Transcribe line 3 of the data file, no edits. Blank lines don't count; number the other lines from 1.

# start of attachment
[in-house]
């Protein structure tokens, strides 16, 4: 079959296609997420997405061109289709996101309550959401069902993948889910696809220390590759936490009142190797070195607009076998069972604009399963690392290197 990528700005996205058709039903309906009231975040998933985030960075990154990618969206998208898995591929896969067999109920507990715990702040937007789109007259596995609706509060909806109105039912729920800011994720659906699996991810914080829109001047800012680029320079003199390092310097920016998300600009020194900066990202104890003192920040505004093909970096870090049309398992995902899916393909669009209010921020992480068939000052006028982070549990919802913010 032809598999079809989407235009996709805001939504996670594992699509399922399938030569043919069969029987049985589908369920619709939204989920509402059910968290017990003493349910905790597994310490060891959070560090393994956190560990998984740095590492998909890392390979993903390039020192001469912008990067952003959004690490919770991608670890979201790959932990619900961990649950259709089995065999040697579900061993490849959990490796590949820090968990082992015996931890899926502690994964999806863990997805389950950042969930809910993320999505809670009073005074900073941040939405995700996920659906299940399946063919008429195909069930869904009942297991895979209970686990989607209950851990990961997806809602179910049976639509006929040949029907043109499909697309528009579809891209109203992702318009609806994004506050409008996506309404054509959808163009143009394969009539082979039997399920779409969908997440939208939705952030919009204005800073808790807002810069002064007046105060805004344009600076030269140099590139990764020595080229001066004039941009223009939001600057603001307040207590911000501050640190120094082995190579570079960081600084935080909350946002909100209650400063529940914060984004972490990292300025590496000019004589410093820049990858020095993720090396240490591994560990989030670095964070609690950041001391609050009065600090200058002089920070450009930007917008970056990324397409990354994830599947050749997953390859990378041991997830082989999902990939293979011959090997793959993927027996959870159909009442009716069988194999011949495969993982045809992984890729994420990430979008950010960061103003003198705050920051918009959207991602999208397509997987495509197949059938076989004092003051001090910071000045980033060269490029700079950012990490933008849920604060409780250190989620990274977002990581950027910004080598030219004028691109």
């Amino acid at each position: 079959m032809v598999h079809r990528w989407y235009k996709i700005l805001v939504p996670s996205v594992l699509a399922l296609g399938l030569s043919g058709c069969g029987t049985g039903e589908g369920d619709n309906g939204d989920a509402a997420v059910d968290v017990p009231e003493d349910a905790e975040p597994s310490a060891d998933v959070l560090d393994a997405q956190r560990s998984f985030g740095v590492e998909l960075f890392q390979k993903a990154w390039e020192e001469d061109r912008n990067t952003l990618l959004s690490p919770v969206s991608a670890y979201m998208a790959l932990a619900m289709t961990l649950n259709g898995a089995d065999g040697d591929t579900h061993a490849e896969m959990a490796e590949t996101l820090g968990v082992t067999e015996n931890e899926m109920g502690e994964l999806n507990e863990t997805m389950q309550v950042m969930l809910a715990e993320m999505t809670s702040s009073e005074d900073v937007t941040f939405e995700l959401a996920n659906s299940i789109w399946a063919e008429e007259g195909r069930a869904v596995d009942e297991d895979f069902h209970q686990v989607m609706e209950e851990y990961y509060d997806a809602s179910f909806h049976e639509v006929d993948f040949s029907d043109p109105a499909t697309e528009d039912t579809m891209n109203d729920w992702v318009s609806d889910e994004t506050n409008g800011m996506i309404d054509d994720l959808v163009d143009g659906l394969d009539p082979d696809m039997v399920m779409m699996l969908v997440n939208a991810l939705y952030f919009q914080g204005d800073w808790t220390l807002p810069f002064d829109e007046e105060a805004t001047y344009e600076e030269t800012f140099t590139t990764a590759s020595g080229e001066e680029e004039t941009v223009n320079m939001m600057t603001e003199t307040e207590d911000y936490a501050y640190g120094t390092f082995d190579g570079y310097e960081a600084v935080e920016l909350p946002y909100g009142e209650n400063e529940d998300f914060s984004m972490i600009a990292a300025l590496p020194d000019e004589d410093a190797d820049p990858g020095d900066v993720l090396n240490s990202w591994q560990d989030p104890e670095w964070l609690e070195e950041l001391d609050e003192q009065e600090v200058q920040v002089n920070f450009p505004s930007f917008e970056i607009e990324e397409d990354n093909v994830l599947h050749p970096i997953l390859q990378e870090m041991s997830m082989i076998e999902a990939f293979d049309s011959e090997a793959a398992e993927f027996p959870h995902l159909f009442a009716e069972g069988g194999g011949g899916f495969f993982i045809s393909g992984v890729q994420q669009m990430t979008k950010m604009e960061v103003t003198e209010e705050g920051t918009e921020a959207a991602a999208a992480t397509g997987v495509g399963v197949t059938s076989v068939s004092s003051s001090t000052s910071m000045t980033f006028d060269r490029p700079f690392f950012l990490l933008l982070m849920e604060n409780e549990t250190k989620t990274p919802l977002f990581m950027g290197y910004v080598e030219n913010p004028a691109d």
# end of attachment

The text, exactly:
């Amino acid at each position: 079959m032809v598999h079809r990528w989407y235009k996709i700005l805001v939504p996670s996205v594992l699509a399922l296609g399938l030569s043919g058709c069969g029987t049985g039903e589908g369920d619709n309906g939204d989920a509402a997420v059910d968290v017990p009231e003493d349910a905790e975040p597994s310490a060891d998933v959070l560090d393994a997405q956190r560990s998984f985030g740095v590492e998909l960075f890392q390979k993903a990154w390039e020192e001469d061109r912008n990067t952003l990618l959004s690490p919770v969206s991608a670890y979201m998208a790959l932990a619900m289709t961990l649950n259709g898995a089995d065999g040697d591929t579900h061993a490849e896969m959990a490796e590949t996101l820090g968990v082992t067999e015996n931890e899926m109920g502690e994964l999806n507990e863990t997805m389950q309550v950042m969930l809910a715990e993320m999505t809670s702040s009073e005074d900073v937007t941040f939405e995700l959401a996920n659906s299940i789109w399946a063919e008429e007259g195909r069930a869904v596995d009942e297991d895979f069902h209970q686990v989607m609706e209950e851990y990961y509060d997806a809602s179910f909806h049976e639509v006929d993948f040949s029907d043109p109105a499909t697309e528009d039912t579809m891209n109203d729920w992702v318009s609806d889910e994004t506050n409008g800011m996506i309404d054509d994720l959808v163009d143009g659906l394969d009539p082979d696809m039997v399920m779409m699996l969908v997440n939208a991810l939705y952030f919009q914080g204005d800073w808790t220390l807002p810069f002064d829109e007046e105060a805004t001047y344009e600076e030269t800012f140099t590139t990764a590759s020595g080229e001066e680029e004039t941009v223009n320079m939001m600057t603001e003199t307040e207590d911000y936490a501050y640190g120094t390092f082995d190579g570079y310097e960081a600084v935080e920016l909350p946002y909100g009142e209650n400063e529940d998300f914060s984004m972490i600009a990292a300025l590496p020194d000019e004589d410093a190797d820049p990858g020095d900066v993720l090396n240490s990202w591994q560990d989030p104890e670095w964070l609690e070195e950041l001391d609050e003192q009065e600090v200058q920040v002089n920070f450009p505004s930007f917008e970056i607009e990324e397409d990354n093909v994830l599947h050749p970096i997953l390859q990378e870090m041991s997830m082989i076998e999902a990939f293979d049309s011959e090997a793959a398992e993927f027996p959870h995902l159909f009442a009716e069972g069988g194999g011949g899916f495969f993982i045809s393909g992984v890729q994420q669009m990430t979008k950010m604009e960061v103003t003198e209010e705050g920051t918009e921020a959207a991602a999208a992480t397509g997987v495509g399963v197949t059938s076989v068939s004092s003051s001090t000052s910071m000045t980033f006028d060269r490029p700079f690392f950012l990490l933008l982070m849920e604060n409780e549990t250190k989620t990274p919802l977002f990581m950027g290197y910004v080598e030219n913010p004028a691109d």